'Give 'Em Their Head'
I’ve never been much of a horseman, though horses and I have crossed paths many times over the years. One of my earliest memories of being on a horse would probably qualify as scarring.
I was 10, living in Africa with my parents, a doctor and a nurse who had decided at ages 41 and 37 to move their young family to Kenya for a while. That wasn’t the scarring part. For my brother and me, Kenya was the ultimate playground—a whole country full of dangerous animals, camping in the wild, and soccer (football, we learned) everyday, played barefoot and with a tennis ball. The part I didn’t like about living in Africa was that often on Sundays we packed into our old Land Cruiser and drove the Ngong Road from Nairobi to the town of Karen and the home of the Cunninghams.
The Cunninghams were missionaries and perfectly nice people who regularly hosted big picnics for all the ex-pats in the area. Kenya was an independent country at the time, but just barely. The atmosphere was still markedly colonial; the British were everywhere. The rub with the picnics was that before or after each one, I had a riding lesson nearby in Karen. Why I was doing this I have no idea. I had no interest in horses, and my parents certainly were not horse people, didn’t even ride.
As it happened, my riding teacher was British—very British and stern and old and a colonel in Her Majesty’s Armed Forces. He followed me around the arena on his horse, riding crop in hand. When my horse or I balked at the barrel, or little wooden gate we were supposed to sail over, the Colonel let the crop fly on my horse’s haunches. You wouldn’t think a 1,200-pound horse with a 90-pound boy on it could accelerate very quickly, but you’d be wrong. It was a little taste of terror every Sunday. I still think about that jackass (the Colonel, not the horse) every time I ride.
I felt a similar surge of terror the first time I crossed a river on a horse. Happily, I was an adult and with a friend who knew quite a bit more about horses than I did. As we rode down the rocky bank to the river—a good 75 yards of flowing river to cross—he said, “Give ‘em their head.”
As I manhandled the horse right and left to where I thought we should cross, it became obvious to everyone, including my horse, that I didn’t know what the hell I was doing, nor what my friend was talking about.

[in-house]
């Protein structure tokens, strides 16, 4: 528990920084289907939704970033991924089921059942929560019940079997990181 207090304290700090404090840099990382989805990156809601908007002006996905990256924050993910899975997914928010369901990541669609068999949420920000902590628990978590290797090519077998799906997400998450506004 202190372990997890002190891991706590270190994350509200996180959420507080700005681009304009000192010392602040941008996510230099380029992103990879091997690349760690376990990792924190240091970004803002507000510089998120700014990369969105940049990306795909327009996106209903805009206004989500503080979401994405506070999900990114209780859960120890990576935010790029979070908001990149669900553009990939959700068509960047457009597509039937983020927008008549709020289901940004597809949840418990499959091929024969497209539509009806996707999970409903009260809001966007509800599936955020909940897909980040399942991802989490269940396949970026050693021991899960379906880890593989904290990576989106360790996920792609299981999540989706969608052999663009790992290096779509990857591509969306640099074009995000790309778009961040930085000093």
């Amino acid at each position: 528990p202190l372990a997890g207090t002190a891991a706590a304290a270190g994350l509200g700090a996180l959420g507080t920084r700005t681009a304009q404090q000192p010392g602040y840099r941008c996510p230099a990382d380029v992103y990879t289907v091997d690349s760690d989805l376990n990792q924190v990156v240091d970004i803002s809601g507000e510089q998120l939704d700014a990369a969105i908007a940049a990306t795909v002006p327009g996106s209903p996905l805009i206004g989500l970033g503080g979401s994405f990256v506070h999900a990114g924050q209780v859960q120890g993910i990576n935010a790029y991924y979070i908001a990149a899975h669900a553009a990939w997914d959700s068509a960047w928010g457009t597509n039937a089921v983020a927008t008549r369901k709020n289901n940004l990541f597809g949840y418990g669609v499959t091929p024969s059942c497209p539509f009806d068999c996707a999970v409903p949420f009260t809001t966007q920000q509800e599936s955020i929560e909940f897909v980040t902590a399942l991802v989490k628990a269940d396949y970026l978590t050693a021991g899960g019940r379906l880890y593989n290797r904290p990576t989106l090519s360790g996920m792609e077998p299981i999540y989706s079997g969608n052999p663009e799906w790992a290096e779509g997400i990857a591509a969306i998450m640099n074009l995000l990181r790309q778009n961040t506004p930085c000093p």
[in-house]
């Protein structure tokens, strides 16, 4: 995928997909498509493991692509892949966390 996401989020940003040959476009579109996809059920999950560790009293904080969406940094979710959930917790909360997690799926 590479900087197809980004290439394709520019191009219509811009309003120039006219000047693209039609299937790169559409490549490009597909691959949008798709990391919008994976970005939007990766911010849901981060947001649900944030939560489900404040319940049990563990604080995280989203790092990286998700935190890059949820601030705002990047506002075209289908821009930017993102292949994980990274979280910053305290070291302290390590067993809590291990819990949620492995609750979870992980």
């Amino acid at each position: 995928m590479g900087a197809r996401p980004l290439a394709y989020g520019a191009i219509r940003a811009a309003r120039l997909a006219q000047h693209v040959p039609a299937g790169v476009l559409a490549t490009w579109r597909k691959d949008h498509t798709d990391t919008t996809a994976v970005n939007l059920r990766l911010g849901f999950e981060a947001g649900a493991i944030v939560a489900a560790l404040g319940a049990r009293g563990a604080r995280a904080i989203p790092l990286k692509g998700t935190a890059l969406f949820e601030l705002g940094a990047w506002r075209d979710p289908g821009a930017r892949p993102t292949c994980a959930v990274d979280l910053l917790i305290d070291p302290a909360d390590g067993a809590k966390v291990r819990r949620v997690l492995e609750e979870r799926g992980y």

“Let up on the reins,” he said. “Give him his head. He’ll know where to go.”
Halfway across the river, water at my boots, I started to relax. My horse, despite his rider, actually did know what he was doing. Now, I had spent years studying science, worked as a scientist with very smart people. And yet, somehow the concept of evolution hadn’t occurred to me: that horses had been crossing rivers for eons, long before anyone decided to get on their backs to do it. To state the obvious: Grass isn’t always on your side of the river.
Ironically, it took a horse (and a long-dead British colonel) to crystallize in my mind the Herculean struggle all parents grapple with: trust. Most parents will say they trust their kids. Sure, trust them to do their homework, mow the lawn, turn in their liability release for field trips. But what about when there are real consequences? Like finding yourself underwater with 1,200 pounds of horse on top of you.
Parents reach that moment of giving ‘em their head at different times in life; some never do. I remember one summer crossing southern Wyoming with my son and oldest daughter. We were on I-80, which, for the uninitiated, is about as close to the Wild West as you will ever experience. The speed limit is 80 mph, which means everyone drives 90 to 100 mph, some faster. There are streams of semi-trucks, and not just eighteen wheelers, but triple rigs, which are basically little trains without the tracks to contain them. Then there is the wind. My god, the wind. It is incessant and, given time, will make a man insane.
My son had his driving learner’s permit and, of course, wanted to drive everywhere, every day. (In Idaho, where I live, kids can get driving permits at a ridiculously early age, sometimes 14). So, suddenly, there I was in the passenger seat—young daughter in back—rocketing across Wyoming certain we were destined for a fiery crash.
Hours later, terror transmuted to confidence, which, in turn, burnished into trust. It takes a while and is wholly uncomfortable, but sometimes you just have to get across the river.
One last horse story. My dad, who is no longer alive, always had a distinct red mark on his forehead. Throughout childhood, I was sort of fascinated by it. Apparently, he had been kicked by a horse when he was young. When I was about 20 or so, somehow that mark came up, and I asked my dad how it actually happened; how was he not killed by the kick?
His smile broke slowly, then blossomed. There was no horse, no life-altering blow to the forehead. It was just a run-of-the-mill birthmark and a long-running joke between my parents.
Of course, there were more revelations. Soon thereafter, I also learned that, in fact, my mom had not really dated the tallest man in the world, Henry Hite (8’ 2”), after all.
Turns out, trust is more complicated than it seems.